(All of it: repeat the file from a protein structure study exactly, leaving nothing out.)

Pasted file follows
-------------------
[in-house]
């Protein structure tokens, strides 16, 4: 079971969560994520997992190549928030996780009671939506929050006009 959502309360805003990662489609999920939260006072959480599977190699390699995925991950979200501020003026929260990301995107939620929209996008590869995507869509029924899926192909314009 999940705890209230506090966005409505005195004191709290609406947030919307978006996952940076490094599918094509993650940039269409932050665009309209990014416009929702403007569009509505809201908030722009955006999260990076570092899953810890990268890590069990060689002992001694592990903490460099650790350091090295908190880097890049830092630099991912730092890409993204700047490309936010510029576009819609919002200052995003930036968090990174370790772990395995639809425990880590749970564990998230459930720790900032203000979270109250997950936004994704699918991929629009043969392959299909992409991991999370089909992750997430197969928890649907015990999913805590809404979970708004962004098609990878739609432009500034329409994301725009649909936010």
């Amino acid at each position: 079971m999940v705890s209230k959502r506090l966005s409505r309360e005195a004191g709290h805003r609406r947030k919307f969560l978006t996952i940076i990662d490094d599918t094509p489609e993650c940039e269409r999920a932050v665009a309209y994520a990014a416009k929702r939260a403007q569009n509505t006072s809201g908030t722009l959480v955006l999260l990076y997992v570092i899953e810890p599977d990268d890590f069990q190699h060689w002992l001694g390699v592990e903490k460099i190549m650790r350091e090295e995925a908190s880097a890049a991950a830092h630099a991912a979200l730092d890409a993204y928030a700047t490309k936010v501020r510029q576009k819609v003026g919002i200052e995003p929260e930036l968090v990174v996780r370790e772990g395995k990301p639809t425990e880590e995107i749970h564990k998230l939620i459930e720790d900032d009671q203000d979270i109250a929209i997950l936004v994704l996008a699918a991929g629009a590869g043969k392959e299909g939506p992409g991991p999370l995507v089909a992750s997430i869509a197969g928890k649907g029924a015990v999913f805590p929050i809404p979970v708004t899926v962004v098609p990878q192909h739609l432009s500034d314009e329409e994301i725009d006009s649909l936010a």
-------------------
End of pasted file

[in-house]
């Protein structure tokens, strides 16, 4: 079971969560994520997992190549928030996780009671939506929050006009 959502309360805003990662489609999920939260006072959480599977190699390699995925991950979200501020003026929260990301995107939620929209996008590869995507869509029924899926192909314009 999940705890209230506090966005409505005195004191709290609406947030919307978006996952940076490094599918094509993650940039269409932050665009309209990014416009929702403007569009509505809201908030722009955006999260990076570092899953810890990268890590069990060689002992001694592990903490460099650790350091090295908190880097890049830092630099991912730092890409993204700047490309936010510029576009819609919002200052995003930036968090990174370790772990395995639809425990880590749970564990998230459930720790900032203000979270109250997950936004994704699918991929629009043969392959299909992409991991999370089909992750997430197969928890649907015990999913805590809404979970708004962004098609990878739609432009500034329409994301725009649909936010």
């Amino acid at each position: 079971m999940v705890s209230k959502r506090l966005s409505r309360e005195a004191g709290h805003r609406r947030k919307f969560l978006t996952i940076i990662d490094d599918t094509p489609e993650c940039e269409r999920a932050v665009a309209y994520a990014a416009k929702r939260a403007q569009n509505t006072s809201g908030t722009l959480v955006l999260l990076y997992v570092i899953e810890p599977d990268d890590f069990q190699h060689w002992l001694g390699v592990e903490k460099i190549m650790r350091e090295e995925a908190s880097a890049a991950a830092h630099a991912a979200l730092d890409a993204y928030a700047t490309k936010v501020r510029q576009k819609v003026g919002i200052e995003p929260e930036l968090v990174v996780r370790e772990g395995k990301p639809t425990e880590e995107i749970h564990k998230l939620i459930e720790d900032d009671q203000d979270i109250a929209i997950l936004v994704l996008a699918a991929g629009a590869g043969k392959e299909g939506p992409g991991p999370l995507v089909a992750s997430i869509a197969g928890k649907g029924a015990v999913f805590p929050i809404p979970v708004t899926v962004v098609p990878q192909h739609l432009s500034d314009e329409e994301i725009d006009s649909l936010a």